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Architect Phillip Carter was heartbroken to find graffiti defacing a wall of the heritage building that houses his office on Queen Street West in Toronto. (Galit Rodan for the Globe and Mail)
Architect Phillip Carter was heartbroken to find graffiti defacing a wall of the heritage building that houses his office on Queen Street West in Toronto. (Galit Rodan for the Globe and Mail)

Building management

Art or crime? Graffiti pushes cities to try new measures Add to ...

Phillip Carter couldn’t believe his eyes when he looked up at the towering west-facing wall of his century-old commercial building on Toronto’s bustling Queen Street West strip.

The principal at Phillip H. Carter Architect was stunned to see the brick facade covered in a massive spray painted word: SPUD. It’s a tag familiar to many Torontonians and one that left Mr. Carter heartbroken about his beloved building defaced on an August day in 2010.

“I’ve had this building since the 1970s, it’s a nice heritage building and nothing had ever happened,” recalls Mr. Carter, who ironically specializes in heritage building restoration. “I was upset … it’s auto paint on brick, and the cost of removal was going to be $10,000 or more.”

Removal of graffiti is a fact of life for commercial property owners in cities large and small across Canada. Many find their buildings spray painted and spend between hundreds and thousands of dollars to have the graffiti removed – using methods ranging from power-washing to repainting – only to be tagged again days later.

In major cities such as Toronto, Vancouver, Montreal and Calgary, property owners are required by law to remove illegal markings. Failure to do so often results in fines or action to remove the graffiti by city workers; the cost is then typically billed back to building owners in the form of property tax surcharges.

These requirements leave many commercial property owners feeling doubly victimized – the second time at the hands of their municipal government.

The challenge isn’t lost on city officials who attempt to balance the need for quick removal of graffiti with an understanding of the huge repeated costs for building owners. It’s why the approach to managing vandalism across the country is changing. Many say it’s having a positive impact on both incident reduction and community building efforts.

Toronto, for example, in July of 2011 introduced its comprehensive graffiti management plan, which shifted the focus from simple graffiti removal – although that is still a central tactic in the plan because vandals are far less likely to hit a wall multiple times if they know their work will be promptly deleted – to prevention, largely through youth and community outreach programs.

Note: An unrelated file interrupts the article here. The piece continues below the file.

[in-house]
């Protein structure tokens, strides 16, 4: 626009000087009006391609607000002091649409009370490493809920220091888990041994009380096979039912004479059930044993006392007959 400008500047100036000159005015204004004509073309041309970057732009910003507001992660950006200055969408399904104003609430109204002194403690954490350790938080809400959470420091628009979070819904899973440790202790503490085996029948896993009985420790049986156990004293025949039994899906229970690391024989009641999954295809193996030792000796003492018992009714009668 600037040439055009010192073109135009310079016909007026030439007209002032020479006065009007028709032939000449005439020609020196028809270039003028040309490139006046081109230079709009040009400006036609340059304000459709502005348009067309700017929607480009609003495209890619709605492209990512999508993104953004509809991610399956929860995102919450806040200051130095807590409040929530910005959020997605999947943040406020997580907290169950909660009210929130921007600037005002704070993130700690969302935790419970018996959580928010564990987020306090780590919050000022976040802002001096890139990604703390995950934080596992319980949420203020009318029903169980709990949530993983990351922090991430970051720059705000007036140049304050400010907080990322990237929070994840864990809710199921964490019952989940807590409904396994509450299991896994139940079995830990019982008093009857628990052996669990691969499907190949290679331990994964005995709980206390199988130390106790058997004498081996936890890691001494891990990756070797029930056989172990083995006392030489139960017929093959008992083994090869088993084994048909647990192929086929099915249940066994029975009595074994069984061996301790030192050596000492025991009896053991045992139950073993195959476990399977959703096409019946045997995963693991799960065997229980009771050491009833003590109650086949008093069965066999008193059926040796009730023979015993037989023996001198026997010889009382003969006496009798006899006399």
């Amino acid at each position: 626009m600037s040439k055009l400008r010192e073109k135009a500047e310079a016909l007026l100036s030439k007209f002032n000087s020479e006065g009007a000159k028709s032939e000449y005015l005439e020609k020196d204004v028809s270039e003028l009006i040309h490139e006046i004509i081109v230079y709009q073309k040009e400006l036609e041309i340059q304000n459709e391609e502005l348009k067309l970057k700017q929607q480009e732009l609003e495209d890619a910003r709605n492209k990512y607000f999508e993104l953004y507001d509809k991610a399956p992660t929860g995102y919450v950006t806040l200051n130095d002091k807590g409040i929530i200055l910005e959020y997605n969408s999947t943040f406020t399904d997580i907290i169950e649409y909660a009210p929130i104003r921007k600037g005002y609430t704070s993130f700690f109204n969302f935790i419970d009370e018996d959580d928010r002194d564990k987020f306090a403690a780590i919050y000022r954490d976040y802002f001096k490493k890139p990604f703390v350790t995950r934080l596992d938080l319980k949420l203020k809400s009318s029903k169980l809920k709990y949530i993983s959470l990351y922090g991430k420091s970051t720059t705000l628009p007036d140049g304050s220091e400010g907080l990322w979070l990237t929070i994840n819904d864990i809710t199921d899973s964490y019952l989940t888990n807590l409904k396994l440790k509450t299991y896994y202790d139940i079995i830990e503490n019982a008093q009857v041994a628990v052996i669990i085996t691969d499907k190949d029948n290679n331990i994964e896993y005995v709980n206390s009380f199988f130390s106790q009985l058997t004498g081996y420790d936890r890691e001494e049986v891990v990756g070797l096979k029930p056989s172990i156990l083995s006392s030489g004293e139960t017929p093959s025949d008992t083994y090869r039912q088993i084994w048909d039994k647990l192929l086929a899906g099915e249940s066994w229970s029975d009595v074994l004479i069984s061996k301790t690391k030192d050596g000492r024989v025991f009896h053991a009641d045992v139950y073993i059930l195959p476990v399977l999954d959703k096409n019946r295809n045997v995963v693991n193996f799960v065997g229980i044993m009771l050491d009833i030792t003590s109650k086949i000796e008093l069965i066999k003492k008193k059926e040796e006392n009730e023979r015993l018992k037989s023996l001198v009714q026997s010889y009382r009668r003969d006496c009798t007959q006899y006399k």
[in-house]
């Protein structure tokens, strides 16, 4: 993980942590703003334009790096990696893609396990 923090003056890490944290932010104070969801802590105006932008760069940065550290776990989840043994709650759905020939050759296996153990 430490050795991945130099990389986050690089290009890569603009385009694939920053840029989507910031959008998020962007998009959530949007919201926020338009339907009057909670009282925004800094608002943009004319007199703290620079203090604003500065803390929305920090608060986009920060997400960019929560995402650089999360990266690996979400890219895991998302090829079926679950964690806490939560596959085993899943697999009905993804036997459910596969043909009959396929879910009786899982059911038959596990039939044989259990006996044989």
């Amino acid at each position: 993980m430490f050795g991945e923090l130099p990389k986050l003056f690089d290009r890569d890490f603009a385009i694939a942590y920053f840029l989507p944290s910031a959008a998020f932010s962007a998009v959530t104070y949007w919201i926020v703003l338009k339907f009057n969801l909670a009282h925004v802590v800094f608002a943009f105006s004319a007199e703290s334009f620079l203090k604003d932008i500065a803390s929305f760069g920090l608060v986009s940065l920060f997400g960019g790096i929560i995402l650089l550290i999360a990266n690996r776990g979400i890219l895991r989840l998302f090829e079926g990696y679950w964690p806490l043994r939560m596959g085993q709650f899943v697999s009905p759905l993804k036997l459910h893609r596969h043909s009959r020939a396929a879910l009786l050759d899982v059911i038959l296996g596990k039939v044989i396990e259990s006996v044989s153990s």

“The research we did showed us we had to attack the problem on a comprehensive basis,” explains Elyse Parker, a director with Toronto’s Transportation Services Division, the department charged with implementing the plan. Under the Criminal Code, the creation of graffiti is considered vandalism and people can be charged with “mischief under or over $5,000.” It is also a bylaw infraction in cities across Canada.

“Simply dealing with it only on an enforcement basis was not the solution. Part of the solution was to engage the graffiti community, which we’ve done, finding ways to support businesses and residences, and co-ordinating all of these activities,” Ms. Parker adds.

The Toronto program amends city bylaws to differentiate between illegal tagging and authorized murals – allowing property owners to apply to a panel to have wall art “regularized” and exempted from removal orders – and includes the new youth-oriented StreetARToronto (StART) program to encourage an understanding of street art and build bridges between the graffiti community, citizens and business owners.

As part of the StART program, the city invested approximately $325,000 in 2012 for new street art at 19 locations, as well as four diversion and education programs for youth who had been involved in graffiti vandalism.

Police are also working in local schools to discourage the practice, while bylaw enforcement officials, who have the task of delivering graffiti-removal notices to building owners, have been encouraged to show some leniency to building owners and allow extra time for removal. Ms. Parker says Toronto is also in the process of tendering a city-wide contract to obtain better rates for graffiti removal in an effort to lessen the burden on owners of vandalized property.

While no comprehensive studies have been conducted to quantify the overall impact that graffiti has on commercial spaces in Canada, graffiti-ridden streets and storefronts tend to symbolize urban blight and discourage business.

Given outreach efforts in Toronto and other cities across Canada, some property owners might perceive programs such the graffiti management plan as a way to accommodate vandals. Not so, says Constable Scott Mills, a Toronto Police Service corporate communications officer who has been heavily involved in youth outreach and graffiti-management programs such as StART.

“You’re never going to stop illegal graffiti, but you can implement a strategy where you get value from it.” Constable Mills notes that graffiti artists typically range in age from 12 to 50. Many have jobs and children of their own and the perception of graffiti enthusiasts being teenaged thugs or gang members using tags to communicate with each other is largely a misconception, he says.

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